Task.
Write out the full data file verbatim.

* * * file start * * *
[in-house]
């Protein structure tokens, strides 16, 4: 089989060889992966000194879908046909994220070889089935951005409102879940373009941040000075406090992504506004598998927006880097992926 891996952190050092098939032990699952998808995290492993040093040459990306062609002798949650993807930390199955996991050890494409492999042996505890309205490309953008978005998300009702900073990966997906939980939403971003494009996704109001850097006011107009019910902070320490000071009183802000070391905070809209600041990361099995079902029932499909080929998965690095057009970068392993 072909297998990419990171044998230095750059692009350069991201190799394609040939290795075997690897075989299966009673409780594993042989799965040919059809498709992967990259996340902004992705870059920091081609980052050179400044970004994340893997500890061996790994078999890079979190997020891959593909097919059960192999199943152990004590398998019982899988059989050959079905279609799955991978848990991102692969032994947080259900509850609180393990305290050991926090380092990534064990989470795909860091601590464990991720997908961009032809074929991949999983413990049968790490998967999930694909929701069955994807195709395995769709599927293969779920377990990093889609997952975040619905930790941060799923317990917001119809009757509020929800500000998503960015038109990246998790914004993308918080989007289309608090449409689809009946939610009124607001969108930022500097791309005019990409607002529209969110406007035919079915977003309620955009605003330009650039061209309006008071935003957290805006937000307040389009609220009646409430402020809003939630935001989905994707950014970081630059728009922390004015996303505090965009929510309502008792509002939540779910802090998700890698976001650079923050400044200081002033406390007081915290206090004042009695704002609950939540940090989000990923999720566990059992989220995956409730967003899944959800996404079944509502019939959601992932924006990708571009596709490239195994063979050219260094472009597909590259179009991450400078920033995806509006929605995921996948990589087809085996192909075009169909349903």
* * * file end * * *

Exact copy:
[in-house]
């Protein structure tokens, strides 16, 4: 089989060889992966000194879908046909994220070889089935951005409102879940373009941040000075406090992504506004598998927006880097992926 891996952190050092098939032990699952998808995290492993040093040459990306062609002798949650993807930390199955996991050890494409492999042996505890309205490309953008978005998300009702900073990966997906939980939403971003494009996704109001850097006011107009019910902070320490000071009183802000070391905070809209600041990361099995079902029932499909080929998965690095057009970068392993 072909297998990419990171044998230095750059692009350069991201190799394609040939290795075997690897075989299966009673409780594993042989799965040919059809498709992967990259996340902004992705870059920091081609980052050179400044970004994340893997500890061996790994078999890079979190997020891959593909097919059960192999199943152990004590398998019982899988059989050959079905279609799955991978848990991102692969032994947080259900509850609180393990305290050991926090380092990534064990989470795909860091601590464990991720997908961009032809074929991949999983413990049968790490998967999930694909929701069955994807195709395995769709599927293969779920377990990093889609997952975040619905930790941060799923317990917001119809009757509020929800500000998503960015038109990246998790914004993308918080989007289309608090449409689809009946939610009124607001969108930022500097791309005019990409607002529209969110406007035919079915977003309620955009605003330009650039061209309006008071935003957290805006937000307040389009609220009646409430402020809003939630935001989905994707950014970081630059728009922390004015996303505090965009929510309502008792509002939540779910802090998700890698976001650079923050400044200081002033406390007081915290206090004042009695704002609950939540940090989000990923999720566990059992989220995956409730967003899944959800996404079944509502019939959601992932924006990708571009596709490239195994063979050219260094472009597909590259179009991450400078920033995806509006929605995921996948990589087809085996192909075009169909349903």